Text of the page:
Stating that Delhi was likely to see Covid-19 infections rising to 5.5 lakh by the end of July – up from just under 30,000 right now – deputy chief minister Manish Sisodia sought to, for the second day running, justify the state government’s decision to reserve Delhi government hospital beds for local residents
Looking after this number of patients, he said, would require a nine-fold hike in hospital bed capacity in 7-8 weeks, from 8,892 right now to 80,000 by the end of July. Sisodia seemed to argue that, since achieving that will be very tough, the Lieutenant Governor’s decision to allow ‘outsiders’ to use these beds will mean ‘locals’ will almost certainly be left without beds. Sisodia said the LG had been asked to reconsider his decision but had refused.
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Though Sisodia did not say why the Delhi government had not stepped up the process of creating fresh hospital-bed capacity, a recent report by a panel set up by it had estimated a demand for 44,000 beds by mid-July; Sisodia’s end-July number is most likely an extrapolation of this report.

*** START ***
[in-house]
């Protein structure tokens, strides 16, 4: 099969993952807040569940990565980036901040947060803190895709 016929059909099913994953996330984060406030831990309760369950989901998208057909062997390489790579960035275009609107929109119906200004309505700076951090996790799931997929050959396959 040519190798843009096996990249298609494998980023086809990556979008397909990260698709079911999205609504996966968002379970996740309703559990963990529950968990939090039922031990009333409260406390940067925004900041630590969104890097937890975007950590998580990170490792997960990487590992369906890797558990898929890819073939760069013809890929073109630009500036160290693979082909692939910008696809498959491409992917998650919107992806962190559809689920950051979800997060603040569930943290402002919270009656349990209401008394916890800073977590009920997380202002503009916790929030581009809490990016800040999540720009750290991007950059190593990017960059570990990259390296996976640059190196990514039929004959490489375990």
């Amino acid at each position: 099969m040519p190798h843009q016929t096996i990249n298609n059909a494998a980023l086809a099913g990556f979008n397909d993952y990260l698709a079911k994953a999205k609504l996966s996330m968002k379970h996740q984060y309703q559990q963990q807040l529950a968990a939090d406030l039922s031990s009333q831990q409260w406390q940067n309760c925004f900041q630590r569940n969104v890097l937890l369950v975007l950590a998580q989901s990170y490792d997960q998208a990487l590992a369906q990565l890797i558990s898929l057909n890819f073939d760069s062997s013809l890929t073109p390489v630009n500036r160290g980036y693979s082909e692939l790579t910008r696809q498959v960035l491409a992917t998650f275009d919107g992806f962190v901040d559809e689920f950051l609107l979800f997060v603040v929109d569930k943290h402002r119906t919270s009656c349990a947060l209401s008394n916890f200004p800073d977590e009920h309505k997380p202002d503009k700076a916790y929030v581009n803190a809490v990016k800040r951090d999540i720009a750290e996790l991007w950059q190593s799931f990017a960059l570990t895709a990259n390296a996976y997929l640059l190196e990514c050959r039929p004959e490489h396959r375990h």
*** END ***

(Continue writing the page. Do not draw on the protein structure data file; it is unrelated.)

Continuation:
Since it is not going to be possible to create so much fresh capacity – 1,368 per day – in such little time, the Delhi government has been trying to reduce the load by changing guidelines to allow the mildly infected to be treated at home. It is also trying to convert hotels into hospitals; its last order to convert five hotels into hospitals has been challenged by two of them already. Regardless of whether the LG’s orders will leave that many less beds for ‘locals’, even if the state’s order had been upheld, it would be hard-pressed to provide anywhere near the number of beds required.
If Delhi has 5.5 lakh infected persons by July 31, Delhi will be seeing over 27,200 cases per million, against New York’s current level of 25,120 per million, London’s 3,047 and Milan’s 17,361— cities that are believed to have already passed their peak infection stage.